For older students and complex academic subjects, professional tutors might be right. Just know, they can be expensive, so you may want to save this option for serious academic problems. If you wish to hire a professional tutor, make sure they’re from an accredited service. Not sure about which tutoring service is best?  Ask your school or local library about programs and methods they might recommend – perhaps there’s even a free community group or afterschool program you didn’t know about.

    Many kids find peer assistance the right solution. College students make great tutors and mentors for teens, and high schoolers can help middle school kids. Consider the older kids in your family’s social circle, especially ones your child looks up to. If you think one of them might make a good tutor, don’t hesitate to ask them. They might do it as a favor to you, but consider giving them a fee (could be money, could be dinner) for their tutoring assistance – just to let them know it means a lot to you and your child.

    If your child finds other classmates who are struggling with the same subject, they might prefer group work or “study dates” to more formal tutoring. Be sure to give this a chance, because some kids really work better in a group. Just make sure that if kids say they’re doing work, video game breaks are kept to a minimum.     

    Whichever tutoring option you choose, keep apprised of your child’s progress. Make sure to check in with them after their tutoring sessions. Be patient, but if progress is really slow, don’t hesitate to try another tutoring option. Most importantly, make sure your student knows you’re proud of them for giving some extra attention to their studies. It can take guts to say, “I need help with this class.” Make sure they get the help that’s right for them.   \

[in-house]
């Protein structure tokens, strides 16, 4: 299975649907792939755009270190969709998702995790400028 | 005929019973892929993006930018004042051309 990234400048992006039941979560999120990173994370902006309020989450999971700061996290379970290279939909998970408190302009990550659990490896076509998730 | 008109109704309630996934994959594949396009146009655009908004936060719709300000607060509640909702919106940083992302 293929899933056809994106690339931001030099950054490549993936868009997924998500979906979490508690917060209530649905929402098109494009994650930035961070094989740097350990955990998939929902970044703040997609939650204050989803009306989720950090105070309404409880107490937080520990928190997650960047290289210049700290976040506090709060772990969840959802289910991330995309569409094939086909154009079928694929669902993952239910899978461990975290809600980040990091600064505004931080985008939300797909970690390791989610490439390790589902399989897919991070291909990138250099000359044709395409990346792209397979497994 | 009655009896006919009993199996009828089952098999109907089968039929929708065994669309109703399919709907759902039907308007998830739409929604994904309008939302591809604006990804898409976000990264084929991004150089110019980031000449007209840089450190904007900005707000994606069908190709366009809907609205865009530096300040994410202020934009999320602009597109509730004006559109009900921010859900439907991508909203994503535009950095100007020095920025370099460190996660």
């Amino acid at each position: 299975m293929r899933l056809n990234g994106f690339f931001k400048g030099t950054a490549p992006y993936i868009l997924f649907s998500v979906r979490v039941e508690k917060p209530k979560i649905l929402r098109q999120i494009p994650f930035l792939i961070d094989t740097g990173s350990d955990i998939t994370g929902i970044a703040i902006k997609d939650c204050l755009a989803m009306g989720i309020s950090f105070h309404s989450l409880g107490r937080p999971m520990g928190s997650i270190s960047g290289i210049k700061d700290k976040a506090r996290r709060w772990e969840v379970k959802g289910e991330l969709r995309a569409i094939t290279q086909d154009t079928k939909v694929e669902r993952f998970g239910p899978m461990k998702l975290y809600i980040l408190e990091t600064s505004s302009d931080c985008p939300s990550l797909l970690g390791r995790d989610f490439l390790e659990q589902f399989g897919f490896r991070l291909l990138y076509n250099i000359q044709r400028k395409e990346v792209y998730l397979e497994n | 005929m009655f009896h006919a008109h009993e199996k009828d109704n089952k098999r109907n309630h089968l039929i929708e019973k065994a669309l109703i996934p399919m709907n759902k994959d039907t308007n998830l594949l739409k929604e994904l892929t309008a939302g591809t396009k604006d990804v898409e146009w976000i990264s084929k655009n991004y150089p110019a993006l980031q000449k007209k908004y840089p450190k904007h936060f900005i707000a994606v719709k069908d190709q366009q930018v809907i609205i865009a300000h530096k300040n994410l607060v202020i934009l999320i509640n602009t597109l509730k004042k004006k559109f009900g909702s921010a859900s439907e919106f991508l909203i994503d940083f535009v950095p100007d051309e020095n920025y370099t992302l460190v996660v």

3. Avoiding Gender Stereotypes

    It probably started at your baby shower. If a girl was on the way, you got piles of pink; if a boy, you got bundles of blue. And from the moment your little one was born, their gender has influenced how people treat them. Studies show that adults describe a newborn wearing pink as “sweet” or “feminine”, but that same baby in blue is “sturdy” or “vigorous.” But your little one is unique, so how can you make sure they aren’t defined by narrow gender stereotypes?

    Remember, kids are learning from you at all times, which means the biggest influence on kids’ ideas about gender is what they see at home. If you and your partner enact traditional gender roles, get creative! Show your child that men cook and women fix things. Spend time with friends whose households are different from yours. Comment positively on people who do jobs not typical for their gender, such as male nurses. And ask your child what they think: “That boy grew up to be a nurse. What do you think you’ll grow up to do?”

    When it’s time to play, consider gender neutral options. Keep toys like blocks and crayons in rotation with dolls and trucks. Read books together with a child of the opposite gender as the main character. Invite a child of the opposite gender over to play – both kids will be amazed how much they dig each other’s stuff!

    Did you know that the compliments you give kids can affect how they perceive gender? Girls in particular receive a lot of specifically feminine encouragement. Adults are more likely to compliment a girl on her looks, clothes, and hair than they are a boy. Similarly, boys are often encouraged to be less emotional because “big boys don’t cry.” Try to compliment children on what they do or say rather than how adorable they are (that’s the hard part!), and help them feel safe sharing their feelings. As kids get older, they’ll probably be thinking a lot about what being a boy or a girl means to them. As always, encourage them to be open and honest with their feelings and questions.